Twenty years after the U.S. publication of Harry Potter and the Sorcerer’s Stone, the “Boy Who Lived” shows no sign of dying, with a record-smashing Broadway show, new editions of all seven novels, and a traveling museum exhibit (the most successful of all time at the British Library).
Over the decades the uninitiated have found themselves wondering what all the fuss is about. One theory holds that the Harry Potter stories are so potent in part because they rework the “mythic pattern” Joseph Campbell describes in The Hero With A Thousand Faces: a hero goes from the workaday world into a supernatural one, battles magical forces, and comes back with an enhanced ability to help others.
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It’s no mistake that the Harry Potter books tap into some of the most iconic hero story structures of Western culture. After all, J.K. Rowling studied French and French literature at the University of Exeter, which might explain the elements of medieval French romance that appear throughout the saga of Harry Potter—or so scholars Heather Arden and Kathryn Lorenz suggest in their essay “The Harry Potter Stories and French Arthurian Romance,” outlining the many “themes, characters, and plot structures” of medieval romance that appear the series.
Arden and Lorenz note that “Although the non-wizard (Muggle) society outside Hogwarts has moved into the twenty-first century—with automobiles, telephones and trains—and the wizards occasionally move in that world, Hogwarts itself is still rooted in the Middle Ages,” from the sealing wax used on their letters to the Hogwarts house’s heraldic insignia. Indeed, many of the Hogwarts professors are members of the medieval Order of Merlin, and much of the fauna of the wizarding world seems to have tromped straight over from a medieval romance, including unicorns, dragons, basilisks, werewolves, and the phoenix.
Compare Hogwarts to a castle of Arthurian legend:
Then there is our hero himself. While the medieval romantic hero Perceval is a natural fighter and extraordinarily fast, Harry has an exceptional facility at broomstick-flying and is a master of the sport of Quidditch. King Arthur is famously loyal and courageous, as is Harry. Arden and Lorenz also note that many of the books’ magical plot points are modernized versions of what happens in the fourteenth-century Arthurian tale Claris et Laris:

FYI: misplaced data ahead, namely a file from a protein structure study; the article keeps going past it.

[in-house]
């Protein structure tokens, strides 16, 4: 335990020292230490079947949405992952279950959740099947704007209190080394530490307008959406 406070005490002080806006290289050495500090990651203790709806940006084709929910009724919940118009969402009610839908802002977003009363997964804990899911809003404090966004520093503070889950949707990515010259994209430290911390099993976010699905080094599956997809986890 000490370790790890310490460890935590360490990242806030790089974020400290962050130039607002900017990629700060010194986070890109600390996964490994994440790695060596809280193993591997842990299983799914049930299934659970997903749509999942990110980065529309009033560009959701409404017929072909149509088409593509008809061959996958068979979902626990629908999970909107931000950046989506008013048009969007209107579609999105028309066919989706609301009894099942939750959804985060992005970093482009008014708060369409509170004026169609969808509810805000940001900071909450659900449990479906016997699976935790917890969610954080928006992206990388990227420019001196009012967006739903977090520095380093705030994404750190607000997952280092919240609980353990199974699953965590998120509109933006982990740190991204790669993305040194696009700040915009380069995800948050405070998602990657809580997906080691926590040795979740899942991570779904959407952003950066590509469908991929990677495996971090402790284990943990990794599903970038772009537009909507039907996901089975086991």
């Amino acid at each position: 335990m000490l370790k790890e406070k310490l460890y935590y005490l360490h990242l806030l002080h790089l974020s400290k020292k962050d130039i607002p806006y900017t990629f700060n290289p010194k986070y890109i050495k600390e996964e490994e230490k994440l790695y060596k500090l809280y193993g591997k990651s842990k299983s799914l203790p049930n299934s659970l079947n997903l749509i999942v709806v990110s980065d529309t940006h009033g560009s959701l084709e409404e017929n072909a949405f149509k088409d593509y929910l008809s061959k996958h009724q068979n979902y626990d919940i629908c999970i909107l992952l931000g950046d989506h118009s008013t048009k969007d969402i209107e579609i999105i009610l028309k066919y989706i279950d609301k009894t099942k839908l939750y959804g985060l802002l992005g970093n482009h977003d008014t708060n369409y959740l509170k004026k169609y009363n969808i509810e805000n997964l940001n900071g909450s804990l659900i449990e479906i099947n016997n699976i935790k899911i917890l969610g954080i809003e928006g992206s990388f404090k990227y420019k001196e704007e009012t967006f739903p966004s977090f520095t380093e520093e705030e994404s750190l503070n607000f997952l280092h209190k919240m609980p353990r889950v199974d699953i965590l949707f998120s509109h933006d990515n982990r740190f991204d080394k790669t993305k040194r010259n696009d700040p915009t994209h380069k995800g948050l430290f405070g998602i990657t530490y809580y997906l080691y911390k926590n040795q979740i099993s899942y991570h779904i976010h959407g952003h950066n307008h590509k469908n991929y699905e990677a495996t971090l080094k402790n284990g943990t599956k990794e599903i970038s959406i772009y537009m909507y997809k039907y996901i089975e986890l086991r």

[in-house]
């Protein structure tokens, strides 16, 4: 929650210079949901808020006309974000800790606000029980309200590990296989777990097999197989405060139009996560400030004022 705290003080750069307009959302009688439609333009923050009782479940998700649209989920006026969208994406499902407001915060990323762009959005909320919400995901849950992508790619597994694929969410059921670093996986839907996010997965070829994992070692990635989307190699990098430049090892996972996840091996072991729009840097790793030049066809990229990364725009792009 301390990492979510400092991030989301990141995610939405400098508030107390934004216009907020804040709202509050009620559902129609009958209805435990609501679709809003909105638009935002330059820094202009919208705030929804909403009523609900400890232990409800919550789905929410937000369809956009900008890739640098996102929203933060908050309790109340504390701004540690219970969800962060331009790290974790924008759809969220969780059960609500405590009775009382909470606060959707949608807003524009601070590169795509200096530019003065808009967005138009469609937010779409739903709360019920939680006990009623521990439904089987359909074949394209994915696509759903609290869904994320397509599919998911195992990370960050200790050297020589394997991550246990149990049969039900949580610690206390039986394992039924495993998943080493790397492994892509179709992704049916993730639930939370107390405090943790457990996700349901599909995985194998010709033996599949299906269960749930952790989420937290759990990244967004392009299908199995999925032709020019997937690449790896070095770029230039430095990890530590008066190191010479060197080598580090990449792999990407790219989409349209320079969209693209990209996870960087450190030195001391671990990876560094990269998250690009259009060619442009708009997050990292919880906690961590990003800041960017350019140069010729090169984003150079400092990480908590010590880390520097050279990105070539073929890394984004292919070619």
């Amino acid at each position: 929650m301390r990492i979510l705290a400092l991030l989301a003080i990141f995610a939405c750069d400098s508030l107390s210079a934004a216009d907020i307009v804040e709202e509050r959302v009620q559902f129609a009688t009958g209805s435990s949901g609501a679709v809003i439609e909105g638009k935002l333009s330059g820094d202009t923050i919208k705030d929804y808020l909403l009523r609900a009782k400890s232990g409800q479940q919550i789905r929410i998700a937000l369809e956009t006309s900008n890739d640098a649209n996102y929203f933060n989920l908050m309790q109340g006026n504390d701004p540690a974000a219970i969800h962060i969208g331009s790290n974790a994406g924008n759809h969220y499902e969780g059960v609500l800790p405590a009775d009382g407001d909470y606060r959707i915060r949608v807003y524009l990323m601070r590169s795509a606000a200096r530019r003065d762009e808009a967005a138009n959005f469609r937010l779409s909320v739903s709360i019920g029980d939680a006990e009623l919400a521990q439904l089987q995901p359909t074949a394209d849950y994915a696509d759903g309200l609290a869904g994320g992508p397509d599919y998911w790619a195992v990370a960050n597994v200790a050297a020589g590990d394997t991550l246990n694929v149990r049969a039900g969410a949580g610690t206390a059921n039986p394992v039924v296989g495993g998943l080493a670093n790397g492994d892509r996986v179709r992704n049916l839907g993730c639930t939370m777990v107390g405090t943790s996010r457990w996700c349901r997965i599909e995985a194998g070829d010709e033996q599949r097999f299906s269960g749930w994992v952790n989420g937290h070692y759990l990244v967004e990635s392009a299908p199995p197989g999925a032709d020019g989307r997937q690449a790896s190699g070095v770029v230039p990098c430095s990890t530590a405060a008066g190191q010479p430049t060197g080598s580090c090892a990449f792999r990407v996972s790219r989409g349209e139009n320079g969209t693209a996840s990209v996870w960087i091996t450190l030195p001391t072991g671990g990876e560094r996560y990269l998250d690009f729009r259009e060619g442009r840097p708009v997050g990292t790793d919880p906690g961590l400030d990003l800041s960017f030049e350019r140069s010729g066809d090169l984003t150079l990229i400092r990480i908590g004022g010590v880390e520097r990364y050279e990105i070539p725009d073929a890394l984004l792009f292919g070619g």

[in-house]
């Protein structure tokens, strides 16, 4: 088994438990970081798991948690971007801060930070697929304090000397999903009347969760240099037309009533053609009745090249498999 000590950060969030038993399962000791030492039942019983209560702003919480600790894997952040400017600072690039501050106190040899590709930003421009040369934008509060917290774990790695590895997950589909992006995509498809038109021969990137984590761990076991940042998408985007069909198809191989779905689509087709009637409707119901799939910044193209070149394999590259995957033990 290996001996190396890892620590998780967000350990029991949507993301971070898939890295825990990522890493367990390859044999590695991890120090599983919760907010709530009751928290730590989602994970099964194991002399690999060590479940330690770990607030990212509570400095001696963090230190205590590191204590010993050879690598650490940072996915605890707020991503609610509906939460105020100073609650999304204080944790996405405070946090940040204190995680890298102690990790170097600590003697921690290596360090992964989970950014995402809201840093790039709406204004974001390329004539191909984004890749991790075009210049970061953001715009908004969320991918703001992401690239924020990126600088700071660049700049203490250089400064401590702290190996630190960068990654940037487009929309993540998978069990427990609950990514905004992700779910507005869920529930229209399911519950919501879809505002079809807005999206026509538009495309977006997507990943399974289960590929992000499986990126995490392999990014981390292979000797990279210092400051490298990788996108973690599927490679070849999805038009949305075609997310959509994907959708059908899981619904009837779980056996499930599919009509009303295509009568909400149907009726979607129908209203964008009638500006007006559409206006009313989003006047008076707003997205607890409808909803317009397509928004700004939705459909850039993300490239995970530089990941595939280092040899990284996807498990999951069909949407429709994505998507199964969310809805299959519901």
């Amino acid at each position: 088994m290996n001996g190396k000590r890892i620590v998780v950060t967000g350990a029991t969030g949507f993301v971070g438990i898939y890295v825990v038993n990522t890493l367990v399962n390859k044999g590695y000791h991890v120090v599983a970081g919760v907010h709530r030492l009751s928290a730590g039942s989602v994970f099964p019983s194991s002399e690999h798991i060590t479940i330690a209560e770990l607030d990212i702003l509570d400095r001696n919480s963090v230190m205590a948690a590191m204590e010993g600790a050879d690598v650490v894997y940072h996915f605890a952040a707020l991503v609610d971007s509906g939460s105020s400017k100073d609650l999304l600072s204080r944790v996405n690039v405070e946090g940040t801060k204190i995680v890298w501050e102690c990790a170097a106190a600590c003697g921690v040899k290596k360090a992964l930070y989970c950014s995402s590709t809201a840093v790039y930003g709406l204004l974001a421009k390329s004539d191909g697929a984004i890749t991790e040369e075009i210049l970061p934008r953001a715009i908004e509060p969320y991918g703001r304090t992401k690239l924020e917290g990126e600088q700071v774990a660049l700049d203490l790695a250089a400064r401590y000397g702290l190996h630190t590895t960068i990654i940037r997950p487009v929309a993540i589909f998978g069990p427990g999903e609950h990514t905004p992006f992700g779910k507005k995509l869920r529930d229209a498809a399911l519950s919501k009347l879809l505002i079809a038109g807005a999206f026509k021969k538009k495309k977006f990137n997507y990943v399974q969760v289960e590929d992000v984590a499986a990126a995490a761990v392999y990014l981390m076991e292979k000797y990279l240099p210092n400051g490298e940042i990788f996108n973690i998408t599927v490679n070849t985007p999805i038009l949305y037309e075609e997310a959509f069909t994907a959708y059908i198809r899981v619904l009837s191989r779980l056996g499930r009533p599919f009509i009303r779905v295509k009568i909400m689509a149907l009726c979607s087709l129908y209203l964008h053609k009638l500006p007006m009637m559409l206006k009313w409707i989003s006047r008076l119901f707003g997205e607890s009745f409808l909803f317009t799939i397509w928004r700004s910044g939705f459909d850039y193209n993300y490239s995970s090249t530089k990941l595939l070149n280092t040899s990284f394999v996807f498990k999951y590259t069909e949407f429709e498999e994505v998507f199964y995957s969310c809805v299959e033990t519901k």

In both stories, characters are able to transform into the likeness of other characters and even experience magical time changes, as Hermione is able to do in Azkaban. Both stories involve a magic mantle, magically opening doors, and an extraordinary underwater adventure. Characters cross water magic boats in both narratives and an ogre is killed in Claris et Laris, while Harry and his friends are merely able to render unconscious the troll in the girl’s bathroom.
Yes, Harry’s loyal friends are a part of this formula as well, according to the authors: “like the Arthurian knight, Harry is sometimes accompanied by loyal companions who aid and abet him in fulfilling his tasks, although in the end he must usually confront the evil knight alone.” Like Arthur, Harry pulls a sword out of an object (in The Chamber of Secrets). Like Arthur, Harry is fated to marry a girl named Ginevra (a derivation of Guinevere). And like Arthur, Harry is the result of divine and human commingling.
“This is fundamentally a pattern of double-outsiderness,” write Arden and Lorenz. Like Arthur and Perceval, Harry is removed from his (supernatural) family, then removed from his secondary (Muggle) family. While a significant place in the wizarding world is his birthright, he nonetheless enters Hogwarts as an outsider who must prove himself through various trials. And if there’s one thing readers love, and have since the days of medieval Arthurian romance, it’s a plucky outsider who turns out to be the Chosen One.